A poorly animated blue rooster walks out pushing an adidas Tricolore ball.
“We’ll be singing.”
A full-kit wanker in all yellow appears from off screen at a dead sprint.
“When we’re winning.”
The man’s heading straight for the unsuspecting bird.
“We’ll be singing.”
He takes aim.
“I get knocked DOWN.”
With all the verve a late-90s Brit Pop song could possibly muster, Chumbawamba’s “Tubthumping” slams you straight into the action.
“But I get up again!”
If you’re not ready to play a highly pixelated, 3D approximation of the beautiful game now, you might need to check your pulse.
“You’re never gonna keep me down.”
Exactly 24 years ago today (May 19, 2022), EA Sports’ first FIFA-licensed World Cup video game came to North American shores. “World Cup 98” wasn’t the best soccer game — the controls were loose and the animations janky — but you’d be hard pressed to find a more memorable introduction to a FIFA video game. (FIFA had licensed World Cup games before, but this was the first developed by EA Sports, which would become synonymous with soccer video games, though sadly FIFA and EA will soon part ways.)
We’ll Be Singing
For a series that’s become synonymous with indie hits, it really all started with one of the more obnoxious pop hits of the 90s.
Chumbawamba was an anarcho-communist punk band formed in Burnley in 1982 that never really achieved much mainstream acclaim. Then, out of nowhere, they released “Tubthumping,” a poppy drinking anthem.
The song skyrocketed to No. 2 on the UK singles chart and reached No. 6 in the U.S. Billboard Hot 100, plus No. 1 in many charts around the globe. It was everywhere in the late 90s, despite lyrics focused on drinking whiskey, vodka, lager and cider, and despite the fact what few lyrics there are get repeated over and over for more than three minutes.
Back in the 90s, video games did not license music. Sports games especially had non-descript, 16-bit background music and, if you were lucky, the intro song to a league’s TV coverage. (I still hear the music that played during games of the 1994 hit “Ken Griffey Jr. Presents Major League Baseball” when I fall asleep many nights and can conjure the intro song to NHL ’94 in an instant. No, you have a problem.) When FIFA 98 came out, it featured Blur’s hit “Song 2,” the first licensed track in any FIFA game.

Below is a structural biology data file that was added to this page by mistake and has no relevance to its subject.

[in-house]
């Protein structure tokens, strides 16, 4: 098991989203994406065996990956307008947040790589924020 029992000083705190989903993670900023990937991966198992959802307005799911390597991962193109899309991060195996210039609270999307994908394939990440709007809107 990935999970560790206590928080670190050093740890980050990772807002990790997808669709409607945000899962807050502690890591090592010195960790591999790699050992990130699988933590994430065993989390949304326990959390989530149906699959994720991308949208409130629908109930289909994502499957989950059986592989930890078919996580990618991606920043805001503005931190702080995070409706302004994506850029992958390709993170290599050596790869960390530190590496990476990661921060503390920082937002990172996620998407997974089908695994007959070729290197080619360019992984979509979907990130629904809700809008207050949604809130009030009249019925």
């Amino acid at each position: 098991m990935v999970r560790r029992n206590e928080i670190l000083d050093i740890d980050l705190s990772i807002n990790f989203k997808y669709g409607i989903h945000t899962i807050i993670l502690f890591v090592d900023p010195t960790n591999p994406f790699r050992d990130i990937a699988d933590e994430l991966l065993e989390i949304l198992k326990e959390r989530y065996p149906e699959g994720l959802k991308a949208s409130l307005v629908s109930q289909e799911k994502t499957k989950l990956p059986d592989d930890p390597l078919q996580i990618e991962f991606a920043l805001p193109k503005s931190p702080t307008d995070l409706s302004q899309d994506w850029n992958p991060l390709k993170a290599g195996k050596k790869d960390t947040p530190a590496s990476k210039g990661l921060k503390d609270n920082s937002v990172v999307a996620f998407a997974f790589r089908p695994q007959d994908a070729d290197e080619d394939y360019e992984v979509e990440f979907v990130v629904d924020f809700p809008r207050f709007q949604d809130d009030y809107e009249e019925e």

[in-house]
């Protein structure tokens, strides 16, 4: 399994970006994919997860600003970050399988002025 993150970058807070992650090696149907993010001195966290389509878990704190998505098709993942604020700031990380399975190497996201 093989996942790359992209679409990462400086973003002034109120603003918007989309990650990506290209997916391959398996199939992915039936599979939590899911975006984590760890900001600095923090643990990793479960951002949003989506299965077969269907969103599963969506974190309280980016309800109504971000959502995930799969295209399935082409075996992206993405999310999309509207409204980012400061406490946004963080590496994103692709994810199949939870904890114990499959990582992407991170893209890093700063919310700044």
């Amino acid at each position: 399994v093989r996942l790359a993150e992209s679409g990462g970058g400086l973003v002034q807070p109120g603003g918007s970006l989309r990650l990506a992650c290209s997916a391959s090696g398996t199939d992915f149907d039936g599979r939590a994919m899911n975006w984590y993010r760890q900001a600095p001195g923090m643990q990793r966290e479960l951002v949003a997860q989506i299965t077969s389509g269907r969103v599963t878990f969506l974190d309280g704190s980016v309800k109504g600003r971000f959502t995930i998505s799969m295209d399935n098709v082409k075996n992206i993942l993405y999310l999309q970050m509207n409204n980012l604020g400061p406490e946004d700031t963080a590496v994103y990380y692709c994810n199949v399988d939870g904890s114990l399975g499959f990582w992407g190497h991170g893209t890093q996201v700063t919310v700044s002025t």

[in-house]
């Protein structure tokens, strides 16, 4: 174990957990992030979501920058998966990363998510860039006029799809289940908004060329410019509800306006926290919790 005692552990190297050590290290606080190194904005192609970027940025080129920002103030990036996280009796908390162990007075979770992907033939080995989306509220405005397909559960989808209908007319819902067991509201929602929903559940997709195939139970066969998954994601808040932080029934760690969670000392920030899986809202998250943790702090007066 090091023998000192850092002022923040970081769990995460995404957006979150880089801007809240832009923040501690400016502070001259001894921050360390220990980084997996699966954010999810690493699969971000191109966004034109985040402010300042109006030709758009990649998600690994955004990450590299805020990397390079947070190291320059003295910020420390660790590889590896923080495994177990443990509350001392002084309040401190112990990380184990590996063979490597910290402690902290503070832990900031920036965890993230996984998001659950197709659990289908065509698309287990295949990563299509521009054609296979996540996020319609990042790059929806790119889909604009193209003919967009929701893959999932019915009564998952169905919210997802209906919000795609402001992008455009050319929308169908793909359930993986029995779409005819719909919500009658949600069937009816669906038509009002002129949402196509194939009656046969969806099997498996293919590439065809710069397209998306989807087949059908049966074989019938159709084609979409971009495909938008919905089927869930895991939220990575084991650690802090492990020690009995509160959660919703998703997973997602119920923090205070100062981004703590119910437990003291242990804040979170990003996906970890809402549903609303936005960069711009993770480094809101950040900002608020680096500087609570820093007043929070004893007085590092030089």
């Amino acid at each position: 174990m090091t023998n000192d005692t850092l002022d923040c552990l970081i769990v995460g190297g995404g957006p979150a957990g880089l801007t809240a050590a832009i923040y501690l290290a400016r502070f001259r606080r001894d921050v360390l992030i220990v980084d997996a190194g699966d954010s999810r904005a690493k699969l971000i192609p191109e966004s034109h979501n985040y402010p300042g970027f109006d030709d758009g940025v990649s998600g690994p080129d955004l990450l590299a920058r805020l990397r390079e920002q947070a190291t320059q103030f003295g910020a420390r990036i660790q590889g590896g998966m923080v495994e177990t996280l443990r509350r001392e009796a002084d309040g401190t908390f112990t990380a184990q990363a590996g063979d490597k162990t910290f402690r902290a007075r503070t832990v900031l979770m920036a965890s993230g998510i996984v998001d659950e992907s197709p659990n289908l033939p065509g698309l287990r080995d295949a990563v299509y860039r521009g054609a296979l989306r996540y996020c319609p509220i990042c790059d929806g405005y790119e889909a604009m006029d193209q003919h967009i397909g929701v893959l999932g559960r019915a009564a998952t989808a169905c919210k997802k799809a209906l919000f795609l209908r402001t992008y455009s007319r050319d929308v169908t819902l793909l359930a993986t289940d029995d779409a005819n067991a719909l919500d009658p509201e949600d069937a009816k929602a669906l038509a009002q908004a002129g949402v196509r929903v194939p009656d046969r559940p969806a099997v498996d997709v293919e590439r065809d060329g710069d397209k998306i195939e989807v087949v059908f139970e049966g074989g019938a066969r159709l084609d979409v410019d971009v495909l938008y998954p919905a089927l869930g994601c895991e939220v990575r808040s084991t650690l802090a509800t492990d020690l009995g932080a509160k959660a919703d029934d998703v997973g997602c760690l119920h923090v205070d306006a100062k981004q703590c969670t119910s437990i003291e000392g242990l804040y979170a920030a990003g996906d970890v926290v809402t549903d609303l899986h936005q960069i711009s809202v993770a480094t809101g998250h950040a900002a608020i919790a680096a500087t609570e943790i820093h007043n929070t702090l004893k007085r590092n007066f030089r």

A few months later (depending on where in the world you were), when you booted up “World Cup 98” for the first time and heard the same pop smash hit you’ve been hearing on the radio for months, you felt like video games had really made it.
When We’re Winning
After the initial scenes of the bird and the ball — the rooster, named Footix, was the official mascot of the 98 World Cup and the tricolore was the official ball — the game’s intro relies heavily on the music to carry you through. Unlike some magnificent FIFA intros focused on the beautiful game, this is all about the cheapest possible production to make it seem like you didn’t get ripped off at the local Electronics Boutique. It’s abundantly clear, the entire budget for the intro was blown on securing the rights to “Tubthumping.”
Awful B-roll footage is supplemented with Footix flying around parts of France (host of the 98 World Cup) with quick cuts to prevent anyone from analyzing what they’re looking at too closely. By the day’s standards, the in-game graphics were fine, but they weren’t anything groundbreaking. Seeing official national team kits, however, was a big deal, something that had never been done before.
By the time Footix flies into what I assume is supposed to be the Parc des Princes, you’re ready to skip what’s left of the intro and get into the action, but you’ll be singing (when you’re winning) for the rest of the day.
Pissing The Night Away
These days, you expect to hear a popular song when you load up any sports video game. EA Sports has consistently churned out incredible soundtracks to its soccer games.
The early 2000s continued to produce popular bangers on the menu screen. In FIFA 2000 we had Robbie Williams’ “It’s Only Us,” followed by Moby’s “Bodyrock” and “19-2000 (Soulchild Remix)” by Gorillaz in FIFA 2002.
From there, FIFA moved into more indie rock and by the 2010s the annual FIFA release was anticipated not just for its roster updates and minor gameplay tweaks but for its new playlist as well, which featured some of the best new indie music from around the world. I first heard many of my favorite bands while playing FIFA.
It all started with “Tubthumping” (and, to an extent, “Song 2” in FIFA 98).
Officially, the 1998 FIFA World Cup anthem was “The Cup of Life” by Ricky Martin. But anyone old enough to hold a controller in the late 90s will tell you it was “Tubthumping.”